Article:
Sweet yet a little sour, pineapples are one of my favorite fruits. I often ate canned pineapples but since moving to Hawaii, I’ve been able to eat freshly picked pineapples often, making them a part of my daily life in Hawaii. Today, I’d like to talk about the famous pineapples here on Oahu.
Pineapple got its name from its exterior skin that is hard and similar in appearance to that of a pine cone and its apple-like sweet smell. It originated in South America and was introduced to Europe as an exotic fruit by Columbus. In New England sailors took them home with them as having fresh pineapple in one’s pouch became a symbol of welcoming customers.
In America, serving pineapple at a party was of utmost extravagance and a sign of hospitality. It was President George Washington’s favorite fruit but since it was so rare, he made a pinery (a greenhouse for growing pineapples) at his house in Mount Vernon.
Although it is debated as to who and when pineapples were first introduced to Hawaii, in the beginning of the 1800s, Spanish advisor to King Kamehameha, Don Francisco de Paula y Marin, was successful at cultivating pineapple on the islands.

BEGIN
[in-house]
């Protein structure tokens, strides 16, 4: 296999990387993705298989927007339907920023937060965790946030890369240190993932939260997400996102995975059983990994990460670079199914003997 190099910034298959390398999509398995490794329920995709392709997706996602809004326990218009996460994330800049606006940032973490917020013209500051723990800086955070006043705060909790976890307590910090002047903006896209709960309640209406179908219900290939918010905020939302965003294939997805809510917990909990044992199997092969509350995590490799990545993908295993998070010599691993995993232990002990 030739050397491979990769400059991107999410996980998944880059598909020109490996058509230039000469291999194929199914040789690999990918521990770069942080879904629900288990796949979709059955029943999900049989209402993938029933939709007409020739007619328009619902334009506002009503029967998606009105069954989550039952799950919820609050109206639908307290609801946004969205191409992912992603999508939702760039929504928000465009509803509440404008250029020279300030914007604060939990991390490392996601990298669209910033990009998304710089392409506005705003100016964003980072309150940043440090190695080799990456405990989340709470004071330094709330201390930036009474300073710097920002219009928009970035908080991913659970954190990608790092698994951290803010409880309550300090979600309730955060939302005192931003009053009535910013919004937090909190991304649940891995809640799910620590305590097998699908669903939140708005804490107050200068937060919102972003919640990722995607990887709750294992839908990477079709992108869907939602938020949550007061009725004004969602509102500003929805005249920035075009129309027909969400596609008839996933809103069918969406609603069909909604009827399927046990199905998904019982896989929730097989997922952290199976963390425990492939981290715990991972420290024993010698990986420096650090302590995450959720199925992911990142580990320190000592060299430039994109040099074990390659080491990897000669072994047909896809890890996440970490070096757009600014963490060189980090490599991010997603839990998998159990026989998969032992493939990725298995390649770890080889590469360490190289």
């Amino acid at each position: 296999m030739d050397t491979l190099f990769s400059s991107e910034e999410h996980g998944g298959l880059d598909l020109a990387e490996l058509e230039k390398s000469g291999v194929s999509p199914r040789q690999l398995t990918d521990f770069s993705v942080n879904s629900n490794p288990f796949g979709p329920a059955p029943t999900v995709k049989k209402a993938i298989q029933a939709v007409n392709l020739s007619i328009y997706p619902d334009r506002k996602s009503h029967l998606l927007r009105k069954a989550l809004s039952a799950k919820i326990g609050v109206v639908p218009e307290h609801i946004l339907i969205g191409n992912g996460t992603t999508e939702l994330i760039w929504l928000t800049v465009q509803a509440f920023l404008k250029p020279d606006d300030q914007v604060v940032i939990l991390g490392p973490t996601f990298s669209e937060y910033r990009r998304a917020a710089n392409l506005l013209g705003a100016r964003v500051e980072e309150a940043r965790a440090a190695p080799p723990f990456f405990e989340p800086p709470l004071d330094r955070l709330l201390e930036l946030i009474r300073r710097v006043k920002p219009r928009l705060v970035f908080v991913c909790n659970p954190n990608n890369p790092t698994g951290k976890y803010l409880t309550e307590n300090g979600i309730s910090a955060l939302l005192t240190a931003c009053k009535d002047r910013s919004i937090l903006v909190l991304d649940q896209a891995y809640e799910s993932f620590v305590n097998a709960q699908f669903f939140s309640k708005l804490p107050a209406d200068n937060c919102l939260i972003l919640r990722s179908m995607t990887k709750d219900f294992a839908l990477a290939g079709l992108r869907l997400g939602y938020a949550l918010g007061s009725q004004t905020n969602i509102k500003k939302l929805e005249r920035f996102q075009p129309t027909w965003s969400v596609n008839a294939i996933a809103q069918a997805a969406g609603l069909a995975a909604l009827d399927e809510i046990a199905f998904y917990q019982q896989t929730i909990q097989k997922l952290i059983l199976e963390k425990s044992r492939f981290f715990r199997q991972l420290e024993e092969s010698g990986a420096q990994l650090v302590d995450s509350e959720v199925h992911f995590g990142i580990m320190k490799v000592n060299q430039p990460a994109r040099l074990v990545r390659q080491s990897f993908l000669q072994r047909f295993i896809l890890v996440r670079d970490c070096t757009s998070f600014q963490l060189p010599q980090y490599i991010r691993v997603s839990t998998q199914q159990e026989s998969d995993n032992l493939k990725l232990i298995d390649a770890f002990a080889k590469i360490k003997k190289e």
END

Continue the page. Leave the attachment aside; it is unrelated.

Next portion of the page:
Gardener John Kidwell was the first entrepreneur to start a pineapple industry in Hawaii. In the 1800s he imported and experimented with a variety of pineapple shoots to see which one was the best for commercial cultivation. He created a canning system and exported his canned pineapple to San Francisco. Later, James Dole immigrated to Hawaii and expanded the pineapple industry. He made pineapple cultivation the largest industry in Hawaii at the time, and the fruit which was once thought to be exotic and unusual became something that every family could easily eat.